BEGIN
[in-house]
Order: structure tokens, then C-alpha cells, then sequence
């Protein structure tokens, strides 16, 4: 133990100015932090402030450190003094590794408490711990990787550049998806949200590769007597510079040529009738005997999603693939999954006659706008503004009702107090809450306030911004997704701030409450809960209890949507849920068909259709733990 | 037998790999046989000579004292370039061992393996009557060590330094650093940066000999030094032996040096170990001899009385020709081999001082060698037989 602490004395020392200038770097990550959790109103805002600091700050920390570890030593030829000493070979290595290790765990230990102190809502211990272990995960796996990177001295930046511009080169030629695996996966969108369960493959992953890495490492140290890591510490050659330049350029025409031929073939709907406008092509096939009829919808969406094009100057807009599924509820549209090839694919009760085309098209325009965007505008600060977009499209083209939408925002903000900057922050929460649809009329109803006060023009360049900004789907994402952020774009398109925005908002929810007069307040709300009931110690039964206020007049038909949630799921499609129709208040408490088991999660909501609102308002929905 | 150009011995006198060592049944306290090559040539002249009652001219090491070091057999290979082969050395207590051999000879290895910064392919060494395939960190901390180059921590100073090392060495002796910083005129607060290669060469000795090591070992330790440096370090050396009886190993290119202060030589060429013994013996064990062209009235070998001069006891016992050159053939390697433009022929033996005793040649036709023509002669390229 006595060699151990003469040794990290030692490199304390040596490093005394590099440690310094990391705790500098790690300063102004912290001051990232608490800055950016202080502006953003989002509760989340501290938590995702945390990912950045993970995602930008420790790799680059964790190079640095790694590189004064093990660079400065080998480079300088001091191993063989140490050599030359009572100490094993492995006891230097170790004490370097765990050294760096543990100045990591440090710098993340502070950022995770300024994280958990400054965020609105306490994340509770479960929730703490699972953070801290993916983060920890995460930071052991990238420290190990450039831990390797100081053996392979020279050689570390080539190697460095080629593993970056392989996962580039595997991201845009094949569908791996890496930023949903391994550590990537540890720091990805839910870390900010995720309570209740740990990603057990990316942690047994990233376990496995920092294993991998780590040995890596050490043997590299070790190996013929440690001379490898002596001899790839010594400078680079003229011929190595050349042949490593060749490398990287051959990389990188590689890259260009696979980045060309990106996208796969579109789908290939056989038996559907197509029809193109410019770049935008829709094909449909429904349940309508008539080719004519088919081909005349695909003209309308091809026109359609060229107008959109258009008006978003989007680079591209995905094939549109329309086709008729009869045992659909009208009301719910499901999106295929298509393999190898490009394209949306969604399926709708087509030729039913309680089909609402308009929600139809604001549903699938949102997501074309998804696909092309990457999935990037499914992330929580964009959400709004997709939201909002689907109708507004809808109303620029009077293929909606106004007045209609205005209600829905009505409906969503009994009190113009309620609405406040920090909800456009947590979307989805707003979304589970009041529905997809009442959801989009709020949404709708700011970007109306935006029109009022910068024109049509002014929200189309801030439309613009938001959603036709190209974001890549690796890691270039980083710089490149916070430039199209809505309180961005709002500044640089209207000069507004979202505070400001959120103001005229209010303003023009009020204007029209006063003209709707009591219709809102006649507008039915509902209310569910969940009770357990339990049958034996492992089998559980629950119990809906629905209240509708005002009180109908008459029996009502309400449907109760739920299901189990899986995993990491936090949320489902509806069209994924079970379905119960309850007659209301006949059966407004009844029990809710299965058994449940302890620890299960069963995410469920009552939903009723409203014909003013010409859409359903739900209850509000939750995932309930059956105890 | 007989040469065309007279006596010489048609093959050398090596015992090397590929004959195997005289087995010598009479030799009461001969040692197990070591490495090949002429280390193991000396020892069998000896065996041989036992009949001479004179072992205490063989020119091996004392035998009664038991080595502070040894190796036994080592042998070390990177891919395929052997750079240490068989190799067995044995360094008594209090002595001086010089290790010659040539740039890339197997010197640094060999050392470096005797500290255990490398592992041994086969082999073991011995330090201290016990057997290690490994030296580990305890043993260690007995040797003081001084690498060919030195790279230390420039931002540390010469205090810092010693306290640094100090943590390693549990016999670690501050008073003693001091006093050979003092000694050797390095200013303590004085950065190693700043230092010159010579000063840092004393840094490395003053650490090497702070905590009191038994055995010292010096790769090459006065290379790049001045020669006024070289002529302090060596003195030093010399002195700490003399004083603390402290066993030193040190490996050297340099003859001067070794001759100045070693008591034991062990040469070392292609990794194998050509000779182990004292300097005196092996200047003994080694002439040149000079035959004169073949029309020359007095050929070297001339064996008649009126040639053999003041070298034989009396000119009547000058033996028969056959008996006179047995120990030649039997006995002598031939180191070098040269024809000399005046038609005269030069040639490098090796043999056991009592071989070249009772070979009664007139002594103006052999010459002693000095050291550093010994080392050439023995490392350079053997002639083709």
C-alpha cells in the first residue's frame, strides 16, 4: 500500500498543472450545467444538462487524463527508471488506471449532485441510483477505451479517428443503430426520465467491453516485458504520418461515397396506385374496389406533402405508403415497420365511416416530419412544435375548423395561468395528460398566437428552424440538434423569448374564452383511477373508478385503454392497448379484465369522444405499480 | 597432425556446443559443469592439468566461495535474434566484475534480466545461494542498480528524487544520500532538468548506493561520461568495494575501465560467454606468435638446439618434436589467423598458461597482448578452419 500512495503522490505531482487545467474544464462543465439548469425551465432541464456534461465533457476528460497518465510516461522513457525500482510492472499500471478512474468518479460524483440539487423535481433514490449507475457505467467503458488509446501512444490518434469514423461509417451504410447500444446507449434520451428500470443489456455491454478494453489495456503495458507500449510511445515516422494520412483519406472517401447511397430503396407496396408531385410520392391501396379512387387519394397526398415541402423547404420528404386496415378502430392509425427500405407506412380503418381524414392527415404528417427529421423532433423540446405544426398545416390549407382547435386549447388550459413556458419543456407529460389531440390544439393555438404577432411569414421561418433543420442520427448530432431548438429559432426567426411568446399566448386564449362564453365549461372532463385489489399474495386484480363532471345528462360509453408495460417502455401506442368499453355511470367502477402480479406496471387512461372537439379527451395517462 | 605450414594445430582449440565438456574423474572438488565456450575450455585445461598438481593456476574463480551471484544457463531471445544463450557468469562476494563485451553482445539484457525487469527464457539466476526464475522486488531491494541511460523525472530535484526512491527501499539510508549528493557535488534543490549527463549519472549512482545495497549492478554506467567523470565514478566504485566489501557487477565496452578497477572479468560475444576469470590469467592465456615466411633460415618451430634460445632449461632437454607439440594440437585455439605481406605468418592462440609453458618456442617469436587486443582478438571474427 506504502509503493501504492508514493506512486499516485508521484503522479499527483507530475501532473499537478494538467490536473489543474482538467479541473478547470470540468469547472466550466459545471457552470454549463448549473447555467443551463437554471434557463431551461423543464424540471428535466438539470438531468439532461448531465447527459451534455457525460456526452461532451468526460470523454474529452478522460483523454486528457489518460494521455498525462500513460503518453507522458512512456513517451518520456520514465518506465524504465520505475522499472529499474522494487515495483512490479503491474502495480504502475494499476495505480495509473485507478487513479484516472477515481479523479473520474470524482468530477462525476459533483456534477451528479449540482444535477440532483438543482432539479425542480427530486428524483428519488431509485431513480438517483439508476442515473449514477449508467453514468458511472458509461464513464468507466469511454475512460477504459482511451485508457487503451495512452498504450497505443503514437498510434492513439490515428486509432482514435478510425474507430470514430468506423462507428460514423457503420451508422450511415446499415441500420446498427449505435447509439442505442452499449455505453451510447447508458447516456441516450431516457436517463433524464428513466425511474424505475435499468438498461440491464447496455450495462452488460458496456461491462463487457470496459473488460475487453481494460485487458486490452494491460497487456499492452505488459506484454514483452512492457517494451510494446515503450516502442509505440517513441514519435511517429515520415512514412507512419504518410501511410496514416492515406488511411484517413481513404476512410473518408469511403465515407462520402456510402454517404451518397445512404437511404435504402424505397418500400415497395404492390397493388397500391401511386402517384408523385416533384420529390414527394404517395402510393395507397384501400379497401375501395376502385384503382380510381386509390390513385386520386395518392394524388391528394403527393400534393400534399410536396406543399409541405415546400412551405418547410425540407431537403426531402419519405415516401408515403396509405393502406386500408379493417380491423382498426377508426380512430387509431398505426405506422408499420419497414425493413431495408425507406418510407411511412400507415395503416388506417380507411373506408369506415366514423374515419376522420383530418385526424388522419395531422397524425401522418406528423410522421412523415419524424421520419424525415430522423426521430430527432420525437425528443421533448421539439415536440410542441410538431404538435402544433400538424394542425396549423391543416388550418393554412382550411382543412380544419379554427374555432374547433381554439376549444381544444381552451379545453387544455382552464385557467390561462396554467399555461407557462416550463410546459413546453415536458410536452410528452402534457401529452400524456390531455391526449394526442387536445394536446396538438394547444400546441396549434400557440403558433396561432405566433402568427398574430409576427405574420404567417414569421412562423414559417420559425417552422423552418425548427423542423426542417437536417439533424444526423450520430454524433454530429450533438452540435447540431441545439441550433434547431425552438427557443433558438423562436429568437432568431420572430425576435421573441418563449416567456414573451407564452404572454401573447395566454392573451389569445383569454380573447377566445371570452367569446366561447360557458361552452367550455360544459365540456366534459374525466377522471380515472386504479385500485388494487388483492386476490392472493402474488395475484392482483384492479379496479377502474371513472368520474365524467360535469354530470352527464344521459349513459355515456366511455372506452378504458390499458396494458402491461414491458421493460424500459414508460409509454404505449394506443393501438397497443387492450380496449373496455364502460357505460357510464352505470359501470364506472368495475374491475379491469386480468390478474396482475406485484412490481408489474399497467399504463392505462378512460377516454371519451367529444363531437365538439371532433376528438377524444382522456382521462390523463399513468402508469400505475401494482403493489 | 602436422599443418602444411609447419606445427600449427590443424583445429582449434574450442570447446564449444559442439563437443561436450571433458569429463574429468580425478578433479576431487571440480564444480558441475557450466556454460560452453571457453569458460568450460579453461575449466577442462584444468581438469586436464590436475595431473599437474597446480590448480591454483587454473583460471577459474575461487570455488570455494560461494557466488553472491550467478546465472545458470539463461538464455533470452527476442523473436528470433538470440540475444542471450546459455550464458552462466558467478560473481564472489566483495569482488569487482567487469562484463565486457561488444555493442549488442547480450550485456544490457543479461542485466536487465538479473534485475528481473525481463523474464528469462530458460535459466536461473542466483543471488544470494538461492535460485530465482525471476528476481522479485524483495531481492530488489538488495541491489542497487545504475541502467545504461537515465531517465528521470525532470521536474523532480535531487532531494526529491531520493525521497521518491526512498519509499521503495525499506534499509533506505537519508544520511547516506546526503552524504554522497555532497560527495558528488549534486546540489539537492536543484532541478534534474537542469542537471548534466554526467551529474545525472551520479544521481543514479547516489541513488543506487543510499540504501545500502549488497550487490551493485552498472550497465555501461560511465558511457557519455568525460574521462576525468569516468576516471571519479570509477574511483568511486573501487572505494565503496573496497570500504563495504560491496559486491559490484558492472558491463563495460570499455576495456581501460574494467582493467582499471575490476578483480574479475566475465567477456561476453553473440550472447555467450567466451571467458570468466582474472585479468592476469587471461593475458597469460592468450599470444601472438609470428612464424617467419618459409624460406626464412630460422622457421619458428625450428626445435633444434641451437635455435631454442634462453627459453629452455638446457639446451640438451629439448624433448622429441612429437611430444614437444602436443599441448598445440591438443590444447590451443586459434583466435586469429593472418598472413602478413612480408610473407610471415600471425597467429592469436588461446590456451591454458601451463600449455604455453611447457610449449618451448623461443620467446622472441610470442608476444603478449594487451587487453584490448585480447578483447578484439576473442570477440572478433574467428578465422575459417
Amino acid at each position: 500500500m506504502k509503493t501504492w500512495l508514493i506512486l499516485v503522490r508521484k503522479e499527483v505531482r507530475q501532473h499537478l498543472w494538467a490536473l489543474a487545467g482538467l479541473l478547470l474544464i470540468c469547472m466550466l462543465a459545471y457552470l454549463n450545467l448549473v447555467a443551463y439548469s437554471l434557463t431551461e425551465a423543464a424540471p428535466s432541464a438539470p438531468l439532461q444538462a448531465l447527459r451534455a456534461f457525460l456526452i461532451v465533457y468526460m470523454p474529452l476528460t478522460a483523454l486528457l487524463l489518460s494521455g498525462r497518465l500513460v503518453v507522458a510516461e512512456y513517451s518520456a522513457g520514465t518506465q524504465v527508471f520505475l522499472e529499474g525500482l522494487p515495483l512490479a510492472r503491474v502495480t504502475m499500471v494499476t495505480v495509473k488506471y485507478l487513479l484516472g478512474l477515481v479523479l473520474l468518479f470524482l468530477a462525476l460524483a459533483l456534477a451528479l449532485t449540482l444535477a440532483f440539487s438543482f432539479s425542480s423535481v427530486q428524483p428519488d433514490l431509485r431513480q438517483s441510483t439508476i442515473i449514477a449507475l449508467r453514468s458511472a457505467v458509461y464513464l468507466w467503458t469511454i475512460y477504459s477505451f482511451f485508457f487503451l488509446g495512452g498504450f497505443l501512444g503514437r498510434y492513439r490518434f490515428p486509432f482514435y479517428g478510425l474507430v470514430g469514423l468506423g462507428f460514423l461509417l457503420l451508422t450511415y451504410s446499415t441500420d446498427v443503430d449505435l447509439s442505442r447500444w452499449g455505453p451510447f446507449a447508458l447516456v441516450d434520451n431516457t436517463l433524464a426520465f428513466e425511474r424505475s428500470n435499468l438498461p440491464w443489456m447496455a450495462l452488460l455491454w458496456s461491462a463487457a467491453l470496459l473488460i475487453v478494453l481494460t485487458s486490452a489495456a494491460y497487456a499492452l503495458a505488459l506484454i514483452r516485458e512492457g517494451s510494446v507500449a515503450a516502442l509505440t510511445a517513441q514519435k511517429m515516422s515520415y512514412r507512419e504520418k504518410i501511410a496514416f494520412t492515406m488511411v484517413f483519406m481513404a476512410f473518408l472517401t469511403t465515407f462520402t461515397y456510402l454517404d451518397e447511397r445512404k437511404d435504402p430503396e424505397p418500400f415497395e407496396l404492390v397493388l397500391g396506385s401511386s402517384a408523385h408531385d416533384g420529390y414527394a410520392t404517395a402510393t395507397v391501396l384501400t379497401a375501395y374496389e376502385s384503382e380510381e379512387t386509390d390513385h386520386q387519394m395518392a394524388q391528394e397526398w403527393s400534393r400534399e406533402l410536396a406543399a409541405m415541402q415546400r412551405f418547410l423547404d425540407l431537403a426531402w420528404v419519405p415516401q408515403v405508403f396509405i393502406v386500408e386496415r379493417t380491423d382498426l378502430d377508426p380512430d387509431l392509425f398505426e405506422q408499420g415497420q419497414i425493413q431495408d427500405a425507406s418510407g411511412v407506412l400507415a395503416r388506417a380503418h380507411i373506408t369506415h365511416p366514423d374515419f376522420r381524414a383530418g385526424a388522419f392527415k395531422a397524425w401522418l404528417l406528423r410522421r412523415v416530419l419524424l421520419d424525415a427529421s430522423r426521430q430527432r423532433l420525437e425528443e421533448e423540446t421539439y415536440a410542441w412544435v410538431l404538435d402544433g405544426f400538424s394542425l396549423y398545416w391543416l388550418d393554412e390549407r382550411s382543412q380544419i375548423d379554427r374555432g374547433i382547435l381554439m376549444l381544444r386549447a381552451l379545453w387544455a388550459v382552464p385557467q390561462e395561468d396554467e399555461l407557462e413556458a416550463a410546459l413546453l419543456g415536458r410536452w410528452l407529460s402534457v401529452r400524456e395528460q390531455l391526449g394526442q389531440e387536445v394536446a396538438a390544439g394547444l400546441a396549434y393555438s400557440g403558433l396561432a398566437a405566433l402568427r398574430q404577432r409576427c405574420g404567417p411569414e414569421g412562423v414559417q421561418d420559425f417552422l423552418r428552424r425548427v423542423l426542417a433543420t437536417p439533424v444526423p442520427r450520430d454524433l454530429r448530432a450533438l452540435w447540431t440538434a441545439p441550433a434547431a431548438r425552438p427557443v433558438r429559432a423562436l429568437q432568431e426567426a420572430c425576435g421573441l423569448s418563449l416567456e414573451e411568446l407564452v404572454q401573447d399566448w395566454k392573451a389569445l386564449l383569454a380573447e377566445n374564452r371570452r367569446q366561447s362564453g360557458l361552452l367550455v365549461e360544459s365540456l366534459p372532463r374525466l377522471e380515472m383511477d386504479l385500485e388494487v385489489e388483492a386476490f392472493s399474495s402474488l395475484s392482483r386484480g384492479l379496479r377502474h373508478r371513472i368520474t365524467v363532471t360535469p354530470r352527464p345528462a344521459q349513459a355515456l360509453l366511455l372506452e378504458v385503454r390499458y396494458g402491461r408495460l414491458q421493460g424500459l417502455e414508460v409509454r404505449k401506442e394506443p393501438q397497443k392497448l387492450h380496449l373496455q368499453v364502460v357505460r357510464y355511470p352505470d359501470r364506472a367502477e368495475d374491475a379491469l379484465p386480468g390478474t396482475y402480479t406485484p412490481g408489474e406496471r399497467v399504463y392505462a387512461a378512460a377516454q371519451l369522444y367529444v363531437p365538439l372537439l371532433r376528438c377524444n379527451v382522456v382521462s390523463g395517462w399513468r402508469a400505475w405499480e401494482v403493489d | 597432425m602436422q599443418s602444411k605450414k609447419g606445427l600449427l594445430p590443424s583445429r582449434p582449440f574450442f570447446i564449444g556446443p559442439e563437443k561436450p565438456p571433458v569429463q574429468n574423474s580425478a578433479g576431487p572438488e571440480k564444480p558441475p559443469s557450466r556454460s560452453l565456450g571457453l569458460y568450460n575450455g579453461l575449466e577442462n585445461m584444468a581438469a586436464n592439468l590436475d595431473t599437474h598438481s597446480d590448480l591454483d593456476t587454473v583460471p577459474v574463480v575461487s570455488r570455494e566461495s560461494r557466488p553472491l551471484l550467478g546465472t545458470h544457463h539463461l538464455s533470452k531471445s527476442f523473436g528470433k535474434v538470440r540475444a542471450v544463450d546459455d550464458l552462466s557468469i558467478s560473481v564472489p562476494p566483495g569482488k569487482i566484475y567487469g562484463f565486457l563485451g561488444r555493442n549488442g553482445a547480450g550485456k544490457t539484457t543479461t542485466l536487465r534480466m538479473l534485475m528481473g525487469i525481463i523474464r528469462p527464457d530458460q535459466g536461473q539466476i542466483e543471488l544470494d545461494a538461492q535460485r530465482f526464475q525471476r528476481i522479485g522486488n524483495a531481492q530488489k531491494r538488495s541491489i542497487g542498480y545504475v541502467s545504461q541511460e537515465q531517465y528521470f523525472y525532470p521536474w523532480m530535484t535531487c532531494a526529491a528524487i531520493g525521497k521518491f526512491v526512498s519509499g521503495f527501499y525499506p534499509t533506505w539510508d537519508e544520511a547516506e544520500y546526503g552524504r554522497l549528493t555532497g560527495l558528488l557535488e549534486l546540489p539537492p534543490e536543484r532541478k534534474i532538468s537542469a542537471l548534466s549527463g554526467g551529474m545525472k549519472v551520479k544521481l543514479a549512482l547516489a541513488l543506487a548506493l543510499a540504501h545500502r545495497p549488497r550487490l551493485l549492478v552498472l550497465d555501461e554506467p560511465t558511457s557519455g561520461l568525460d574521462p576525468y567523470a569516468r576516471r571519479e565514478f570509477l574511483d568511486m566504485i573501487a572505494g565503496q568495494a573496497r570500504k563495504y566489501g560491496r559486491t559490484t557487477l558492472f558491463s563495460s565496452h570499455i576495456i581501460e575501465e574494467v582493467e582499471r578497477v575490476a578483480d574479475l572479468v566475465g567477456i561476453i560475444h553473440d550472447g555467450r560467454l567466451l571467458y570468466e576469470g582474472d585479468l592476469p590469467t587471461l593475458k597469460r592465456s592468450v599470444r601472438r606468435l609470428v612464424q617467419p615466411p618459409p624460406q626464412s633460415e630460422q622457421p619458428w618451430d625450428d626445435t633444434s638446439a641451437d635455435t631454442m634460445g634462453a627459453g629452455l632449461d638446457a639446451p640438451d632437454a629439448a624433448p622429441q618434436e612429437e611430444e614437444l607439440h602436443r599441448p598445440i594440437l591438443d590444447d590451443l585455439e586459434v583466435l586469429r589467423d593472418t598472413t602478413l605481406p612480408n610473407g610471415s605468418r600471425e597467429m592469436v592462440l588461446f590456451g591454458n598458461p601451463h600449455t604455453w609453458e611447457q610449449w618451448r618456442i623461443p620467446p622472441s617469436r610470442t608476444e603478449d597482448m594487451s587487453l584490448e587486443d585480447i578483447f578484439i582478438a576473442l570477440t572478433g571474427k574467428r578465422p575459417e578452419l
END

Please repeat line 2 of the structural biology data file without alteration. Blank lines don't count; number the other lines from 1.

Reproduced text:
Order: structure tokens, then C-alpha cells, then sequence